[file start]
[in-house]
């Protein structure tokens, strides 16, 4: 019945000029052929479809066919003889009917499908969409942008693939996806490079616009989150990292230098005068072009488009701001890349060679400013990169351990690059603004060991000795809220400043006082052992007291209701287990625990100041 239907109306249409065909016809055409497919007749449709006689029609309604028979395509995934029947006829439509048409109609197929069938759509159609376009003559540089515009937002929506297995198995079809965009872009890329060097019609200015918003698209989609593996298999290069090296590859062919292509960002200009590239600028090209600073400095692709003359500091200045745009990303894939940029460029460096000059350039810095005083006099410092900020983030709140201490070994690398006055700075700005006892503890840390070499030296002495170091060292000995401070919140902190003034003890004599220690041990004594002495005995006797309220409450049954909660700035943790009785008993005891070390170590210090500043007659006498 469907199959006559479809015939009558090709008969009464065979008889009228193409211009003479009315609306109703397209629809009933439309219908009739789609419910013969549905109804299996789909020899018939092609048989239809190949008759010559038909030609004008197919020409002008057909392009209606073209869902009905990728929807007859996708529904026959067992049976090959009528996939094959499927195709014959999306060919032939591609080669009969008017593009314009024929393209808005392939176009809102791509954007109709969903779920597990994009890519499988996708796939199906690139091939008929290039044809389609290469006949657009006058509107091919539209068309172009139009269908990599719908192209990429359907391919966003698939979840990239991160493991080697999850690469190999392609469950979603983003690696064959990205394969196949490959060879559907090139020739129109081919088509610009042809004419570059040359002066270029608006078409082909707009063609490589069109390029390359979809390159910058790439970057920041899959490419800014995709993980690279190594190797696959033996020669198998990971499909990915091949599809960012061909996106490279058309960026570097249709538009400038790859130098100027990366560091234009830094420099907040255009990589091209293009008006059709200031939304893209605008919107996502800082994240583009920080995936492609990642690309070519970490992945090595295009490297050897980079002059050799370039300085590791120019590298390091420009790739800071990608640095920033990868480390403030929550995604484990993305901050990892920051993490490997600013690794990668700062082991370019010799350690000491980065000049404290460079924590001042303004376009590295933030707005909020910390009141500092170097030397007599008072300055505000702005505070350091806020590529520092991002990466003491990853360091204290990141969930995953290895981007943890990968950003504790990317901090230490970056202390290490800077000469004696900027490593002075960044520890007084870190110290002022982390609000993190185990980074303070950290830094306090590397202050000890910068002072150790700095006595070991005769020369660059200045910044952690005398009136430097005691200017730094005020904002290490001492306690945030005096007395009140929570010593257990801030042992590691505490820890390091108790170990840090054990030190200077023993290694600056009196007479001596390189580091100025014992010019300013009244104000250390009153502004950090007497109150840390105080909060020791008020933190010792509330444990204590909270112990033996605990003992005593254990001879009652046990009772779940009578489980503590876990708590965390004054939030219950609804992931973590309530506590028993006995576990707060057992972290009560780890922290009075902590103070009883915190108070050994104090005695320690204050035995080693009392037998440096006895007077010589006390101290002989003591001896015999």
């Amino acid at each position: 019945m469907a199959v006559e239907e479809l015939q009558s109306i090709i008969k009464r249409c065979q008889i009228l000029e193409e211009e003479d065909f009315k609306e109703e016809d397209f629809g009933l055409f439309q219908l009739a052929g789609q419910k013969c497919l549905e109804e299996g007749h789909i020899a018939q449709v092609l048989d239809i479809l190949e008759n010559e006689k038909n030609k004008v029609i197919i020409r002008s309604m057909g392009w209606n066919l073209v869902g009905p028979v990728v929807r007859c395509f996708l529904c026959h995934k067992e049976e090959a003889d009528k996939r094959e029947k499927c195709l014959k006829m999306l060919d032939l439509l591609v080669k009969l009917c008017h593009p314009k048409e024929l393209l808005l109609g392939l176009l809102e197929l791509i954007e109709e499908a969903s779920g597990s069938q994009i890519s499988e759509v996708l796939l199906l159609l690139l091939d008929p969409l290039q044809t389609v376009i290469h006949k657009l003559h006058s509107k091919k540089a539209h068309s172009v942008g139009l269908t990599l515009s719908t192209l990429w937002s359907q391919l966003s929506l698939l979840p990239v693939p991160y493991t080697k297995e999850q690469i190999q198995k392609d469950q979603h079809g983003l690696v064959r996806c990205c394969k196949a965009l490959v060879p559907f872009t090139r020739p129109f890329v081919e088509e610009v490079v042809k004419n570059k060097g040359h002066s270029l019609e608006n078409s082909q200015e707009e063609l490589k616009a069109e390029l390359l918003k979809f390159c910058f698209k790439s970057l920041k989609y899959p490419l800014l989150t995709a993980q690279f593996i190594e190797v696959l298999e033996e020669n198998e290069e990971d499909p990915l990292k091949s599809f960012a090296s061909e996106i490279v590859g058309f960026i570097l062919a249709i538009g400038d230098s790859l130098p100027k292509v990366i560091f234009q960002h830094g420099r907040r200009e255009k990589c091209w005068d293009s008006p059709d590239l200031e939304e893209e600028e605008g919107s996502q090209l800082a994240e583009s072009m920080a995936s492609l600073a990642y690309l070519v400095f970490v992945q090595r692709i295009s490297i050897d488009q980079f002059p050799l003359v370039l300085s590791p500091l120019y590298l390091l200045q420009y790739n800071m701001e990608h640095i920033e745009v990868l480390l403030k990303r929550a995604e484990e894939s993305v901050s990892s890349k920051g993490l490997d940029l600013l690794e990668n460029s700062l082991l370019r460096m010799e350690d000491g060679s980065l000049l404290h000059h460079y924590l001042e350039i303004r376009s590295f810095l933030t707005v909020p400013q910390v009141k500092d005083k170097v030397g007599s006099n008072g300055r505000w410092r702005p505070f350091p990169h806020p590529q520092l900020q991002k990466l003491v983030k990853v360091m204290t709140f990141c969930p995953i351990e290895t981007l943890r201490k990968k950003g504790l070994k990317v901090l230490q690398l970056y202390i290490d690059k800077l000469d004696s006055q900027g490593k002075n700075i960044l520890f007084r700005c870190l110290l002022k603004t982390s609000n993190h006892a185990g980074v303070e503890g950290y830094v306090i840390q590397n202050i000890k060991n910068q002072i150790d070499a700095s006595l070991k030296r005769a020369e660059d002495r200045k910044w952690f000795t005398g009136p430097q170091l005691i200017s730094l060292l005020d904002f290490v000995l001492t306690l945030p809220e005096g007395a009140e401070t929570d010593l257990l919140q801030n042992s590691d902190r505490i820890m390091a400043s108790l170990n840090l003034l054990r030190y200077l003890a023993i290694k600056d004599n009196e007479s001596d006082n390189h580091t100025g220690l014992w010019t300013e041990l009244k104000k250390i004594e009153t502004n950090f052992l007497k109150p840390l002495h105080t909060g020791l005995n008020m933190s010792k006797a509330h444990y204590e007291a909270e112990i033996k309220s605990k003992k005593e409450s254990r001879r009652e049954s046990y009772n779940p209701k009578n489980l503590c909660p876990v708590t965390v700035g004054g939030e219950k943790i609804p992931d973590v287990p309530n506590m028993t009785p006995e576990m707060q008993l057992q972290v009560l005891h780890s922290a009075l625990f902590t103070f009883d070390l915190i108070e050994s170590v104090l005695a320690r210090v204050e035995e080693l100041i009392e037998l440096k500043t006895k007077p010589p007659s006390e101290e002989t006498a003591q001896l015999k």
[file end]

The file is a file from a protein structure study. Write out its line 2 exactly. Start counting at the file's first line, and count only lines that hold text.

């Protein structure tokens, strides 16, 4: 019945000029052929479809066919003889009917499908969409942008693939996806490079616009989150990292230098005068072009488009701001890349060679400013990169351990690059603004060991000795809220400043006082052992007291209701287990625990100041 239907109306249409065909016809055409497919007749449709006689029609309604028979395509995934029947006829439509048409109609197929069938759509159609376009003559540089515009937002929506297995198995079809965009872009890329060097019609200015918003698209989609593996298999290069090296590859062919292509960002200009590239600028090209600073400095692709003359500091200045745009990303894939940029460029460096000059350039810095005083006099410092900020983030709140201490070994690398006055700075700005006892503890840390070499030296002495170091060292000995401070919140902190003034003890004599220690041990004594002495005995006797309220409450049954909660700035943790009785008993005891070390170590210090500043007659006498 469907199959006559479809015939009558090709008969009464065979008889009228193409211009003479009315609306109703397209629809009933439309219908009739789609419910013969549905109804299996789909020899018939092609048989239809190949008759010559038909030609004008197919020409002008057909392009209606073209869902009905990728929807007859996708529904026959067992049976090959009528996939094959499927195709014959999306060919032939591609080669009969008017593009314009024929393209808005392939176009809102791509954007109709969903779920597990994009890519499988996708796939199906690139091939008929290039044809389609290469006949657009006058509107091919539209068309172009139009269908990599719908192209990429359907391919966003698939979840990239991160493991080697999850690469190999392609469950979603983003690696064959990205394969196949490959060879559907090139020739129109081919088509610009042809004419570059040359002066270029608006078409082909707009063609490589069109390029390359979809390159910058790439970057920041899959490419800014995709993980690279190594190797696959033996020669198998990971499909990915091949599809960012061909996106490279058309960026570097249709538009400038790859130098100027990366560091234009830094420099907040255009990589091209293009008006059709200031939304893209605008919107996502800082994240583009920080995936492609990642690309070519970490992945090595295009490297050897980079002059050799370039300085590791120019590298390091420009790739800071990608640095920033990868480390403030929550995604484990993305901050990892920051993490490997600013690794990668700062082991370019010799350690000491980065000049404290460079924590001042303004376009590295933030707005909020910390009141500092170097030397007599008072300055505000702005505070350091806020590529520092991002990466003491990853360091204290990141969930995953290895981007943890990968950003504790990317901090230490970056202390290490800077000469004696900027490593002075960044520890007084870190110290002022982390609000993190185990980074303070950290830094306090590397202050000890910068002072150790700095006595070991005769020369660059200045910044952690005398009136430097005691200017730094005020904002290490001492306690945030005096007395009140929570010593257990801030042992590691505490820890390091108790170990840090054990030190200077023993290694600056009196007479001596390189580091100025014992010019300013009244104000250390009153502004950090007497109150840390105080909060020791008020933190010792509330444990204590909270112990033996605990003992005593254990001879009652046990009772779940009578489980503590876990708590965390004054939030219950609804992931973590309530506590028993006995576990707060057992972290009560780890922290009075902590103070009883915190108070050994104090005695320690204050035995080693009392037998440096006895007077010589006390101290002989003591001896015999």